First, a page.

Future Gazing: Advertising | DMA

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Future Gazing: Advertising


In just five years, the amount of time people spend online has almost doubled from an average of 59.6 minutes a day in 2010 to 109.5 minutes in 2015. According to the Media Consumption Forecasts report, this figure will stand at 144.8 minutes in 2017. It’s stats like these that show just how fast things can change.But how are these fast-moving media advances and transformations impacting the advertising world? Here, we look at some of the current key trends and consider how the advertising ‘pie’ is likely to be sliced in the future.

Outdoor advertising

A study from ZenithOptimedia revealed a rise in exposure to outdoor advertising. Between 2010 and 2014, it increased by 1.2%; from 106 to 107.2 minutes per day. The reasons for this increase are “more displays being built in public spaces, migration to cities in emerging markets, and consumers’ greater willingness to spend their leisure time out of the home.” The study also predicts that, between 2014 and 2017, exposure to outdoor advertising will rise by 0.2% each year.

TV advertising

Television remains one of the most popular media platforms globally, attracting more than three hours of consumption per day in 2014. Although there are dramatic regional variances, television made up 42.4% of global media consumption in 2010. The internet boom reduced this to 37.9% last year, and this figure is expected to drop to 34.7% in 2017. TV’s decline, however, is likely to be slow and gradual.

Mobile ad spend

ZenithOptimedia also revealed that mobile internet advertising will surpass newspaper advertising next year, making up 12.4% of global ad spend, compared to newspapers, which account for 11.9%. This will make mobile internet the third-largest advertising medium, behind only TV and desktop internet. Mobile ad spend is predicted to increase by 38% in 2016 to reach $71 billion, while newspaper advertising will decline by 4% to $68 billion. It seems that mobile advertising is the main driver behind the entire ad market, accounting for 83% of all new ad spend between 2014 and 2017.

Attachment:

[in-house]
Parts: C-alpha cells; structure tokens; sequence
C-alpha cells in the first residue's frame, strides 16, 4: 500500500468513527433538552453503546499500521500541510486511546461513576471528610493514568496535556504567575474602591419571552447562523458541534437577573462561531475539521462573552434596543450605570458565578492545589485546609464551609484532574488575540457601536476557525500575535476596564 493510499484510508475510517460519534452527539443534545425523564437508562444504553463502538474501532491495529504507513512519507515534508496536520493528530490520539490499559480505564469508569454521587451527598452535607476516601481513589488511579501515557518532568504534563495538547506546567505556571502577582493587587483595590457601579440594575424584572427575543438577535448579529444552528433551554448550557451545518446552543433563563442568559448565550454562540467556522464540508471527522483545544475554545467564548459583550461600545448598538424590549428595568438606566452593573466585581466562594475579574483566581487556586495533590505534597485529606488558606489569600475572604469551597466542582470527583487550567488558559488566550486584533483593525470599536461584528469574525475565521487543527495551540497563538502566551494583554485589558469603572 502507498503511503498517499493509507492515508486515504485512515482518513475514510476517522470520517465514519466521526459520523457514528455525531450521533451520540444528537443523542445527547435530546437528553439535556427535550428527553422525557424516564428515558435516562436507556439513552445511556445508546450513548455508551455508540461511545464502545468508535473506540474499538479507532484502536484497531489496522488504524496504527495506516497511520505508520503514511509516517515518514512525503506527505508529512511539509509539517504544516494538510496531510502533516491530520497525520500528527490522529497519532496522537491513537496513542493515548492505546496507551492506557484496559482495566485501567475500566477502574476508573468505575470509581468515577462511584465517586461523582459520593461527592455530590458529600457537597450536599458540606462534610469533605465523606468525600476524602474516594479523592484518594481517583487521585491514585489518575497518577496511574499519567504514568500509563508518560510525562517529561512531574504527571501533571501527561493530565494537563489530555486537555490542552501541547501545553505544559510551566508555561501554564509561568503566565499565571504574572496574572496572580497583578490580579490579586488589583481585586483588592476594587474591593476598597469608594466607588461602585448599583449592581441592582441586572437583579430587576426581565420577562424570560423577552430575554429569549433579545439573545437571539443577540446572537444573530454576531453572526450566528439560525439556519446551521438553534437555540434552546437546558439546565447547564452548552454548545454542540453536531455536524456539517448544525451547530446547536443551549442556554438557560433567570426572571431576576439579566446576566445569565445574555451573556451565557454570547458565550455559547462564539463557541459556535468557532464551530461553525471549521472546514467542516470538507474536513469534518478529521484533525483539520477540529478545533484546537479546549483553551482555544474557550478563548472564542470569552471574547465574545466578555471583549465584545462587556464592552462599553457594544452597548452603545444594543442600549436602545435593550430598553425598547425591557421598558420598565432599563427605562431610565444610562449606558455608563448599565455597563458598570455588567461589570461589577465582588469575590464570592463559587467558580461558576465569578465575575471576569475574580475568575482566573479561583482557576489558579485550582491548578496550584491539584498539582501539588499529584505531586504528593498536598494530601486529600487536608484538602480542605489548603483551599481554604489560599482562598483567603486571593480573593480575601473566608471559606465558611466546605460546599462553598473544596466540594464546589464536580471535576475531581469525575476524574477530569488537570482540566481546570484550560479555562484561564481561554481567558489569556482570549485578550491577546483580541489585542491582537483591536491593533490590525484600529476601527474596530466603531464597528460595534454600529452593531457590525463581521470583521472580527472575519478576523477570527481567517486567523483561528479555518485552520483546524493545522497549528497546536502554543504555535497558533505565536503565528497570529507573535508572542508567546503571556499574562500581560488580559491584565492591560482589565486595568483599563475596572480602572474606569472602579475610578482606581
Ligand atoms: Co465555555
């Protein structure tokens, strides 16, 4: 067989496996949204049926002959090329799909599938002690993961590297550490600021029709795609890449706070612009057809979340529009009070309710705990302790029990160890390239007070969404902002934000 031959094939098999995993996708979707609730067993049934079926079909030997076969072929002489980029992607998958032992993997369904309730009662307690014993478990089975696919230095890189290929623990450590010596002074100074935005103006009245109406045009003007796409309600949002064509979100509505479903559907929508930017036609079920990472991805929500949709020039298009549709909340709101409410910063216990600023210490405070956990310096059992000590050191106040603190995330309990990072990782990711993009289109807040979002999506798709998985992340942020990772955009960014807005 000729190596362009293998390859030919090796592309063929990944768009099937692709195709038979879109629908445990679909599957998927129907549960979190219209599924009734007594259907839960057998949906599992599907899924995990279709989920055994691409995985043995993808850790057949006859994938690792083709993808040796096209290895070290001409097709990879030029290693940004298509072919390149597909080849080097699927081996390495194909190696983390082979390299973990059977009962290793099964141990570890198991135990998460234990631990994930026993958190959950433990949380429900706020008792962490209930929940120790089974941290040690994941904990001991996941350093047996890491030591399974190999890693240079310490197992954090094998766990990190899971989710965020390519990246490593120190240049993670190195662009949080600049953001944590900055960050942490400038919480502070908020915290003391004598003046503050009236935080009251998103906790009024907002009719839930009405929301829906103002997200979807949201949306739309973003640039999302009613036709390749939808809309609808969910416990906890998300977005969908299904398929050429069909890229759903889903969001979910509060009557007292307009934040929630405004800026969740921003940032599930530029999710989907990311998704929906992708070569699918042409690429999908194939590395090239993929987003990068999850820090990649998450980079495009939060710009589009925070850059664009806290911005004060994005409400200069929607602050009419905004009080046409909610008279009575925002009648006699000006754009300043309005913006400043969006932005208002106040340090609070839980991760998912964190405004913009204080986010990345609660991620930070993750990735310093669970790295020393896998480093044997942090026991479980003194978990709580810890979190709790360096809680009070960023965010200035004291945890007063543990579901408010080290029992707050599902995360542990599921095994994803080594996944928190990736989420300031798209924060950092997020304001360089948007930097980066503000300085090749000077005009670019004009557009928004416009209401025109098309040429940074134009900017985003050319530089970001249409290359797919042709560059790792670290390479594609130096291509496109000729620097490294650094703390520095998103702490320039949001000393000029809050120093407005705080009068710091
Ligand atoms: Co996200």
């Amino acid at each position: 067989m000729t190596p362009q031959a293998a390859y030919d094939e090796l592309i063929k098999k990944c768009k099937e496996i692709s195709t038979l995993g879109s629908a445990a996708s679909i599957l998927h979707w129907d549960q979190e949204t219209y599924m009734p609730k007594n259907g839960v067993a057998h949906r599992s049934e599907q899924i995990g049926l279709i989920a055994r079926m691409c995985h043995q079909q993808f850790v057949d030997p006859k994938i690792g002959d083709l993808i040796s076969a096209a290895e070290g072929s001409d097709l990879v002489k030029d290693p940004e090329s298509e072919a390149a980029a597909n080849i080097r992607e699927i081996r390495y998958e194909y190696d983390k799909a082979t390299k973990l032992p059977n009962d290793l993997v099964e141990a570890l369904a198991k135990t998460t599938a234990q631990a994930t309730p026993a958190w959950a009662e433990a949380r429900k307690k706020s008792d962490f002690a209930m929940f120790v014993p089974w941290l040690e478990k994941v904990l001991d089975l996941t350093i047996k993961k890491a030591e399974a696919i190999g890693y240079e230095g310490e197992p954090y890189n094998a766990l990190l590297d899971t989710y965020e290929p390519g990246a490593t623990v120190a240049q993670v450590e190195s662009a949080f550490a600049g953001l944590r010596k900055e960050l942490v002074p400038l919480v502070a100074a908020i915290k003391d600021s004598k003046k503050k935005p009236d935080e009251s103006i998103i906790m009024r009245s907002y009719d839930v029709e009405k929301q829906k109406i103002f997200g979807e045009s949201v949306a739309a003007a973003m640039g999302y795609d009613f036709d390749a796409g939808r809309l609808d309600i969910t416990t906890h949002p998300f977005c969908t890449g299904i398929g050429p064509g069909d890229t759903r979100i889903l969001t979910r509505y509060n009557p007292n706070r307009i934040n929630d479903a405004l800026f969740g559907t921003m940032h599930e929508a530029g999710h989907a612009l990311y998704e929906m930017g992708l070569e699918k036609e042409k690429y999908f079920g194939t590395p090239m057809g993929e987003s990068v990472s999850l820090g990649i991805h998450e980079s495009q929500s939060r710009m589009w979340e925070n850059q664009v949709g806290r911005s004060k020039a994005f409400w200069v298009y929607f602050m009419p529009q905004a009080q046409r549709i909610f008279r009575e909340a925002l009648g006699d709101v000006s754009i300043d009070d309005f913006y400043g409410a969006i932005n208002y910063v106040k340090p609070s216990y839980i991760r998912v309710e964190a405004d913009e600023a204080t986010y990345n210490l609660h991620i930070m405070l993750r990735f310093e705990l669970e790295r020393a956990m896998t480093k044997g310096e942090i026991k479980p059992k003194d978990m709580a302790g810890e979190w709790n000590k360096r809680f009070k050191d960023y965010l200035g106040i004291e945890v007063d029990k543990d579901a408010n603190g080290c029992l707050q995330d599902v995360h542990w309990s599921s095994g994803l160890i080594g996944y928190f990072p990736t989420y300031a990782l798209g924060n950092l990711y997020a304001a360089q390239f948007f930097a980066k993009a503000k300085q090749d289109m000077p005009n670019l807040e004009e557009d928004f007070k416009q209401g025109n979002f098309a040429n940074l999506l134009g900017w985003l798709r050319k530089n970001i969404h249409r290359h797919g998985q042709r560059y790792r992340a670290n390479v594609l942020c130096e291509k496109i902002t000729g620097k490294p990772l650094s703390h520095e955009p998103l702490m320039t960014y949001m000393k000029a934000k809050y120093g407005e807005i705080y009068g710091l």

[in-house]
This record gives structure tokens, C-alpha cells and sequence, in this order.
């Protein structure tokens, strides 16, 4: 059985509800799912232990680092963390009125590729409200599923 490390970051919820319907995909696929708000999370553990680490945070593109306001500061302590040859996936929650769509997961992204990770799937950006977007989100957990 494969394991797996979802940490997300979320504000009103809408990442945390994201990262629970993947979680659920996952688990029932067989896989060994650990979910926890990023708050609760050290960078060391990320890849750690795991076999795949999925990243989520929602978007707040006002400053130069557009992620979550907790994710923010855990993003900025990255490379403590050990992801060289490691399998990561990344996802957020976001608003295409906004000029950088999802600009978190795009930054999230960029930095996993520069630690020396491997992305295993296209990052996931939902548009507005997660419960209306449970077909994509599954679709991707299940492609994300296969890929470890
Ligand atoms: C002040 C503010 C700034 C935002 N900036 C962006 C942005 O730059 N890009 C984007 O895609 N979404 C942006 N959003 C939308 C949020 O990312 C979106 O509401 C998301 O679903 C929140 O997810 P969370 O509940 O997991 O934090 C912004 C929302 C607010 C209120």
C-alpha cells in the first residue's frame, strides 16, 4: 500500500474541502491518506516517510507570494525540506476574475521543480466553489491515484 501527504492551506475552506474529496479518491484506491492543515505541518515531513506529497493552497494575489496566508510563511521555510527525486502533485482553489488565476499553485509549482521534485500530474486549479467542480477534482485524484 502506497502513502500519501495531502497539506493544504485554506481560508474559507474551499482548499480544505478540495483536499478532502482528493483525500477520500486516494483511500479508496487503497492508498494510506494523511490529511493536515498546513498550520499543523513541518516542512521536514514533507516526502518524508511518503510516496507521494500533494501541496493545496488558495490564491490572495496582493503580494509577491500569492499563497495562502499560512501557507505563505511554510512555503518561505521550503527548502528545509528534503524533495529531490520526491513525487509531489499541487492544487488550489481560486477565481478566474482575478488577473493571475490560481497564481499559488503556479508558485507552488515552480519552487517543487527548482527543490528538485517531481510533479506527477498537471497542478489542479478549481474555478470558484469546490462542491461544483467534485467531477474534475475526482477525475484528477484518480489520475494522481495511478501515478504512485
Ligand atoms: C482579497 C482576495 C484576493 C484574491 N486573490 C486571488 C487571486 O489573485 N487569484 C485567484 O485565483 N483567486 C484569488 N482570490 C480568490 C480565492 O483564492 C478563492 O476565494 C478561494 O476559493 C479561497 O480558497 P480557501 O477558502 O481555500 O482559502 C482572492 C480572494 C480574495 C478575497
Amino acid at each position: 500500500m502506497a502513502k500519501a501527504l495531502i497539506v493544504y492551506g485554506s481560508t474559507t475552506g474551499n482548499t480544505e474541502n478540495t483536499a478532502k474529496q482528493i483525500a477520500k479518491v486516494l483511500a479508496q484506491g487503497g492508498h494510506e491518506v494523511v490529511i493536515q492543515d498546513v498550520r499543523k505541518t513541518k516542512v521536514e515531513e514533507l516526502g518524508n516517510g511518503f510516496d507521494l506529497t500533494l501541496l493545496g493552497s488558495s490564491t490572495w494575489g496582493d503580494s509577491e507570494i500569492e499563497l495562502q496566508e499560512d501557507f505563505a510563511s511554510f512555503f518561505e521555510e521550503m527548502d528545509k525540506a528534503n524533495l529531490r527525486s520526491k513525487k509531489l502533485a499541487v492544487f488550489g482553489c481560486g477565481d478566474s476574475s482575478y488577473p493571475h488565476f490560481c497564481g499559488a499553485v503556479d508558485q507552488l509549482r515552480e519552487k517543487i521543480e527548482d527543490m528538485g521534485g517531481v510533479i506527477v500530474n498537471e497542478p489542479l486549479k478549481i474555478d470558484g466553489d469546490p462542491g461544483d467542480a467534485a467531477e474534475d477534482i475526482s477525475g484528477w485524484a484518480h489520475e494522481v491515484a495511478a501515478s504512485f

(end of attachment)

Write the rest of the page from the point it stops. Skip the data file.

For years, Snapchat has been thought of as a tool for “fun” marketing experiments, but it’s now a platform through which advertisers are targeting users – 100 million consumers who are looking to digest social media in real-time. Over in America, even the 2016 presidential candidates are using Snapchat to engage with voters and, since its launch of the ‘Discover’ feature at the beginning of this year, brands are increasingly pushing their messages across to consumers through the platform. With 71% of its user-base falling into the 18-34 age group, it’s the ideal way of connecting with the younger demographic.

Internet of Things

According to Marketing Magazine, the Internet of Things is becoming an everyday reality, and is set to be “the future of advertising”. No longer a hi-tech fantasy, wearable devices have brought interconnectivity into the lives (and homes) of consumers – largely driven by their convenience and usability. The Internet of Things will take advertising to an entirely new level, giving advertisers unparalleled access to consumers and their habits, meaning ads can be more relevant and tailored than ever before. From cars to drink bottles, these smart devices offer granular data on behaviour, spending habits and the most influential touch points.

Virtual reality

“Without a doubt, we’re going to witness a shift from obsessing over what advertising looks like, to what advertising feels like”, says The Guardian. And the tech that provides the most immersive experience has to be virtual reality (VR). It’s predicted that, by 2018, the VR market will be worth a staggering $5.2 billion. But how will advertisers use it? They will allow consumers to “step into” brand experiences, with adverts being shot with 360-degree cameras. Thanks to the likes of Oculus Rift, people will be able to enjoy these adverts from the comfort of their own homes. Brands that don’t offer a VR experience to potential customers could see a drop in sales.

Drone technology

Next year could be “the year of the drone”. Referred to by some as “drone-vertising”, they are slowly but surely entering the advertising sphere, and are certainly a way of standing out and grabbing the attention of potential customers. The hype began after Amazon introduced the concept of using drones to deliver packages to its customers’ doorsteps. In advertising, they could essentially be used as “flying billboards”. Looking to the future, this trend is likely to continue gaining momentum.

Other search engines

While Google is still the current search engine king, the future of search will see other contenders – aside from Bing and Yahoo! – enter the scene. Facebook, for one, is already working on tests for its own search engine and – coupled with its ‘buy’ button set to become standard in 2016 – it could create an all-in-one platform. Could the future of search be a more integrated social experience? Will users make purchases, post images of their new item, chat with friends about what they’ve just bought – all without having to leave the platform to ‘Google’ the online website they want to purchase from? It’s certainly a possibility.

Have you noticed any major trends emerging in the advertising world? And what are your predictions for the future of advertising?

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